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NYGOP Ready to Rumble


Photo by Shane: https://www.pexels.com

In a controversial move, New York lawmakers recently approved a significant pay raise of $32,000 for themselves, making them the highest-paid state legislators in the country. However, this raise came with a condition: a cap on outside income. Now, the GOP is gearing up for a legal battle to stop the pending increase.


Not all lawmakers were in favor of a pay increase and income cap. Under the new rules, lawmakers would be limited to earning no more than $35,000 from jobs outside of their state offices. Which is causing a huge problem for lawmakers raking in the big bucks.


Republican lawmakers who voted against the raise and cap have now filed a lawsuit arguing that it violates both federal and state constitutions. If successful, their case would preserve the raises for all legislators but remove the limit on additional earnings, which was set to take effect in 2025.


The Democrat & Chronicle reported the lawsuit was filed on behalf of 13 plaintiffs, including 10 Republican senators and Assembly members, one potential candidate, and two citizens. They argue that the cap on outside pay infringes on their constitutional rights and sets a new qualification for lawmakers that is unfair and unnecessary.


Reports state Republicans believe the income cap “unconstitutionally deprives members of the Legislature who do not comply with the limit on outside income of their salaries” and also “deprives Plaintiffs of their property interests, namely their legislative salaries and outside income, by imposing restrictions on their businesses and outside income.”


According to Spectrum News, spokesman for the state Senate Democrats Mike Murphy isn’t pleased with the legal challenge, pointing to the Republican former Senate Majority Leader Dean Skelos, who was imprisoned following a corruption conviction.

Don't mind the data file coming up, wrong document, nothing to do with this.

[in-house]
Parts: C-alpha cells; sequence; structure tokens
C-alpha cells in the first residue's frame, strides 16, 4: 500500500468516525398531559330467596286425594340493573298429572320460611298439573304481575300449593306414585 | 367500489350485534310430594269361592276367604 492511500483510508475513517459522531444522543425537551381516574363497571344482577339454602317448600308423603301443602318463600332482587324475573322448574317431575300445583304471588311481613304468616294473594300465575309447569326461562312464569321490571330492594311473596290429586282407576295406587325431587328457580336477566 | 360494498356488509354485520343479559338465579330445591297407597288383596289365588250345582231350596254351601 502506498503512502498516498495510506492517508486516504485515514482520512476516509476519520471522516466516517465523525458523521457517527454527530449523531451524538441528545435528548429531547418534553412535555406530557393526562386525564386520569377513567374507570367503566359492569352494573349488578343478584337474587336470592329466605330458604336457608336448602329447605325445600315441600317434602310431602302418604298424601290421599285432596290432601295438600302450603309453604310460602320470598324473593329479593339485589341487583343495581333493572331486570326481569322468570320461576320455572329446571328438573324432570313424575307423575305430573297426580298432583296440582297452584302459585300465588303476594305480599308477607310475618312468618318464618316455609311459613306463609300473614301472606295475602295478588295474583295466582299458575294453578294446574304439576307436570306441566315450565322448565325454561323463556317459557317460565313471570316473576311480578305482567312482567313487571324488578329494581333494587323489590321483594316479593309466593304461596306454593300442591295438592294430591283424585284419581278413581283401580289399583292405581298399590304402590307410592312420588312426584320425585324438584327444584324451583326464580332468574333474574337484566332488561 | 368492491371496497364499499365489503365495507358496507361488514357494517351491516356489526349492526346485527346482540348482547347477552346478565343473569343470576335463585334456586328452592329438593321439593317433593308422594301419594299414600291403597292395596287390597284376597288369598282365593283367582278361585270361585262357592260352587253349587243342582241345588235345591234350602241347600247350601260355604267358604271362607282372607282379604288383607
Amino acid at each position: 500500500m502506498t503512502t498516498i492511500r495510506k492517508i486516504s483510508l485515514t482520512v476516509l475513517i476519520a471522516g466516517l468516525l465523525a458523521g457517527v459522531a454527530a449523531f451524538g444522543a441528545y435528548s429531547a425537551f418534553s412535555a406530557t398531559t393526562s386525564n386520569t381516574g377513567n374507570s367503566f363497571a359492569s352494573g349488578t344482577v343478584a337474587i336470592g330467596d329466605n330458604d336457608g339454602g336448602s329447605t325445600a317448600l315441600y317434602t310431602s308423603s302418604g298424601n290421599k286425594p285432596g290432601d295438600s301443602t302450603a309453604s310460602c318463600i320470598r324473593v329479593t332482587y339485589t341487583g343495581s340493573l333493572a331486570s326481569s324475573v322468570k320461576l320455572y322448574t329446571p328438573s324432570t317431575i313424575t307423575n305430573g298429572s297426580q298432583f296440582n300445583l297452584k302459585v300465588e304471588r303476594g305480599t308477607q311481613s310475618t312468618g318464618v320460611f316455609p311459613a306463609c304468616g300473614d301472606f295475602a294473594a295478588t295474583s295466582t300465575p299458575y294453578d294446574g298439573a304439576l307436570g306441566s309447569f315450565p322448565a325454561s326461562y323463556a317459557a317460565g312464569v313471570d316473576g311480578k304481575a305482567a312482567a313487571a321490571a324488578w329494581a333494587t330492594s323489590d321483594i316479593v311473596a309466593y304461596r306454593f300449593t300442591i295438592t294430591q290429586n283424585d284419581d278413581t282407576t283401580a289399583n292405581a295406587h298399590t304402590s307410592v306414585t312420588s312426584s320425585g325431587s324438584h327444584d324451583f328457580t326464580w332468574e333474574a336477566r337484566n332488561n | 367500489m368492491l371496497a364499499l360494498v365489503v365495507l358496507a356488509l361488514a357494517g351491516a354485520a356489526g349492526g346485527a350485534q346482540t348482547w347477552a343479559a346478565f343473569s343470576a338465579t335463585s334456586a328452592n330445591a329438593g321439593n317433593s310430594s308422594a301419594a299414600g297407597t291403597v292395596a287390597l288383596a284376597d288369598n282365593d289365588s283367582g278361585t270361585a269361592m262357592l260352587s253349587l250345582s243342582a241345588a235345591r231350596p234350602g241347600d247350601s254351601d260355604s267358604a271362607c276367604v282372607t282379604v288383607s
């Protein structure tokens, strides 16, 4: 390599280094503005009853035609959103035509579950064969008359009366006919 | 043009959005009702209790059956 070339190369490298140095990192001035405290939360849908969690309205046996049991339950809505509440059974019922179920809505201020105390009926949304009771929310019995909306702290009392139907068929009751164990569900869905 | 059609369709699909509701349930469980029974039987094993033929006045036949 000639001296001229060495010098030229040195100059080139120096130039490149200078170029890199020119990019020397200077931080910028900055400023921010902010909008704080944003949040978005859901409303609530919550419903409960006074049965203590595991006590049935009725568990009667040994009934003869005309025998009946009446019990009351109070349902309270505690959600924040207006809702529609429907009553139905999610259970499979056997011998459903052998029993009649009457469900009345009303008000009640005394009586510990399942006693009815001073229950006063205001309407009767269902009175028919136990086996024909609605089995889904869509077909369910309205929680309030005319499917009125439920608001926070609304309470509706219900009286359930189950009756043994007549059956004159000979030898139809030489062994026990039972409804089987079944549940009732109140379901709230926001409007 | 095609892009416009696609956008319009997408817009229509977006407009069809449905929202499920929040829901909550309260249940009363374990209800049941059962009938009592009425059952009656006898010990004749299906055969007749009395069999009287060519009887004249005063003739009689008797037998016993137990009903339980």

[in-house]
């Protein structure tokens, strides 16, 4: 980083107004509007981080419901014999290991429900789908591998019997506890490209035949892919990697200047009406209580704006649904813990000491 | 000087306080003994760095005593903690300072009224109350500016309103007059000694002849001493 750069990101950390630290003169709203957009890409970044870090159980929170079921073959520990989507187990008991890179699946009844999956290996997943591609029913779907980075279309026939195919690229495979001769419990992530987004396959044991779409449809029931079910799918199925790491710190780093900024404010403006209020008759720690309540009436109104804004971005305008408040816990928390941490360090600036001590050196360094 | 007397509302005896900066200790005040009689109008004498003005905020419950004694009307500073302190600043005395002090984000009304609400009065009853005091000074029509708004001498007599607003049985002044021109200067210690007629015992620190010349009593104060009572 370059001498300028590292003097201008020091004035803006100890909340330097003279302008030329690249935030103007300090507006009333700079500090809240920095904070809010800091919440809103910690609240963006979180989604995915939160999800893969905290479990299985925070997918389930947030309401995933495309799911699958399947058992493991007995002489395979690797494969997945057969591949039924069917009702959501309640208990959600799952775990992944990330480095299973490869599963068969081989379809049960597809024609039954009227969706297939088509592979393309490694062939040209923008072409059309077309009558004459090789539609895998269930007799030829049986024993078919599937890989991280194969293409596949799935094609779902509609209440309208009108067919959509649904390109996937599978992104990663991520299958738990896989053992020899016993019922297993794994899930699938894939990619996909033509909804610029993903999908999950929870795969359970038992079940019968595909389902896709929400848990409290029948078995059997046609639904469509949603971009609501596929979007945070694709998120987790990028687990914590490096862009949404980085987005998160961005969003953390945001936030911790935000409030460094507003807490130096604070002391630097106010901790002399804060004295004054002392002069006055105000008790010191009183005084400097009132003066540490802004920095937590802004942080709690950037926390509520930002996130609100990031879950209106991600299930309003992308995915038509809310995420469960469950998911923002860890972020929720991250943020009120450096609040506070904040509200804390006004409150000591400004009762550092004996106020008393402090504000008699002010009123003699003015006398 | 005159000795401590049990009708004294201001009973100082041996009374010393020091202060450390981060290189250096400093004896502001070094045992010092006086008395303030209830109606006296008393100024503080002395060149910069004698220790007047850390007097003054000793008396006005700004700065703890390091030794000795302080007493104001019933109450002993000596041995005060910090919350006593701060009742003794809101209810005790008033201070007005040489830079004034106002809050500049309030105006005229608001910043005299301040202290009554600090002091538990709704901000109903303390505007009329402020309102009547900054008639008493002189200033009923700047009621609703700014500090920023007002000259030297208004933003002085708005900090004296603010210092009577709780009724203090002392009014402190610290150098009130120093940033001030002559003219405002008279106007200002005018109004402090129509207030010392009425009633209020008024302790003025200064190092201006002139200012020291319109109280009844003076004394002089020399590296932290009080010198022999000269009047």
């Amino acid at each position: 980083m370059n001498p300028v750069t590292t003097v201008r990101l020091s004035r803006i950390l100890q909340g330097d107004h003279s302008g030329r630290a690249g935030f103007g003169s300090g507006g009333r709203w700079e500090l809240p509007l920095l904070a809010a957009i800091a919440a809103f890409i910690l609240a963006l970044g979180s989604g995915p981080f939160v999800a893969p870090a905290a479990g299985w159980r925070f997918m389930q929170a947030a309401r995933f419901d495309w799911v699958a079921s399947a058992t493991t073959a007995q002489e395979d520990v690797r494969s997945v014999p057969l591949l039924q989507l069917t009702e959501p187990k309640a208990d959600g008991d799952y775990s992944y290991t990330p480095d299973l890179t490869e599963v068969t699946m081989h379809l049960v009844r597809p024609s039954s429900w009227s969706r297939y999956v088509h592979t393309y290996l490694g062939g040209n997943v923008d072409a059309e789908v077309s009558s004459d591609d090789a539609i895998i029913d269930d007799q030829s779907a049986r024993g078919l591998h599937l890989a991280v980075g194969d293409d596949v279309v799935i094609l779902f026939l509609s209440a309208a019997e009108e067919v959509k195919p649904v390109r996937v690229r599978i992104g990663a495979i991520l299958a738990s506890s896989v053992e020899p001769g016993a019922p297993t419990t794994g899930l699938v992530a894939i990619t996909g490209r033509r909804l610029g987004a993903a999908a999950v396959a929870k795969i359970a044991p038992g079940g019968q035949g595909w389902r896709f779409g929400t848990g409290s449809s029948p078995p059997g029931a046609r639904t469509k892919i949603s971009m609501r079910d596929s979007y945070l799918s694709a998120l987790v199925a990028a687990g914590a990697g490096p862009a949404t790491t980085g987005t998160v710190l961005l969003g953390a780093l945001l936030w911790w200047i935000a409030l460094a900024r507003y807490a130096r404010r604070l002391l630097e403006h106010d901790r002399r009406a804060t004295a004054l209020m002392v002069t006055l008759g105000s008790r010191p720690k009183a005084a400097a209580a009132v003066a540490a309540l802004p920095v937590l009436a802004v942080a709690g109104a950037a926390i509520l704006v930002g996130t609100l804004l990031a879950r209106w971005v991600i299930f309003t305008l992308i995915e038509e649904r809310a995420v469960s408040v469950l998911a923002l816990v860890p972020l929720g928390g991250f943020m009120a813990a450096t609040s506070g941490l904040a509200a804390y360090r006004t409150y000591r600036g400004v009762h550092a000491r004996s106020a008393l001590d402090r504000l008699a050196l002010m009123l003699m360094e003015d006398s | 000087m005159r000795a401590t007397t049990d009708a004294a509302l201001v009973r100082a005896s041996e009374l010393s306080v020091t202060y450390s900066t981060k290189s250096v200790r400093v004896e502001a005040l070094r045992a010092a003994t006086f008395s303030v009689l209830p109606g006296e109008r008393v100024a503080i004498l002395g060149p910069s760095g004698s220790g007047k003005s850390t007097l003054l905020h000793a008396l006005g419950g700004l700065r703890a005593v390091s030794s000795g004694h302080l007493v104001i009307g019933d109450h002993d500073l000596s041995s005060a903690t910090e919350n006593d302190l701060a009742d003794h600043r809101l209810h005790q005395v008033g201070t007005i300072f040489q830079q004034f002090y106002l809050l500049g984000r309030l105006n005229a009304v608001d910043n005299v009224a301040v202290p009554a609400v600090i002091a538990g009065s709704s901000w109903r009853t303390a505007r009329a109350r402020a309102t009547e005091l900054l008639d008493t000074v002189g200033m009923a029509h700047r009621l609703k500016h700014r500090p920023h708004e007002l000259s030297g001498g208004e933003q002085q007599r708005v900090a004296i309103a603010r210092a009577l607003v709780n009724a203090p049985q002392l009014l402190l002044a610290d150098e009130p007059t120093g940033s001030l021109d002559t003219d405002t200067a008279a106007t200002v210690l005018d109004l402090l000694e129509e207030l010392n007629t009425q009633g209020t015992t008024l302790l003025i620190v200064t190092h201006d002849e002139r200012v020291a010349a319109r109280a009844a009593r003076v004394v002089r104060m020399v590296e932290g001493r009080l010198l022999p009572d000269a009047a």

“It is disturbing that Republicans want to return to the old Albany ways of their corrupt leader Dean Skelos,” Murphy said. “These reforms helped clean up Albany.”


A spokesman for the Assembly Democratic Conference declined to comment, citing a policy of not commenting on pending litigation.


Advocacy groups have long pushed for limits on lawmakers’ outside income to prevent conflicts of interest and ensure that they are fully dedicated to their public duties. New York Public Interest Research Group Executive Director Blair Horner believes income caps are necessary. Horner stated, “That creates a conflict and we believe that no lawmaker, no elected official in New York state, should be serving two masters. Then one way to ensure that they’re only serving one — the public that they’re designed to serve — is by limiting outside income.” However, critics argue that the cap is too restrictive and unfairly penalizes lawmakers who have successful careers outside of politics.


It remains to be seen how the courts will rule on this case and what the implications will be for New York lawmakers. In the meantime, the debate over legislative pay and outside income continues, with advocates calling for clearer rules and lawmakers defending their right to earn income outside of their state offices will continue to be a hot button topic.

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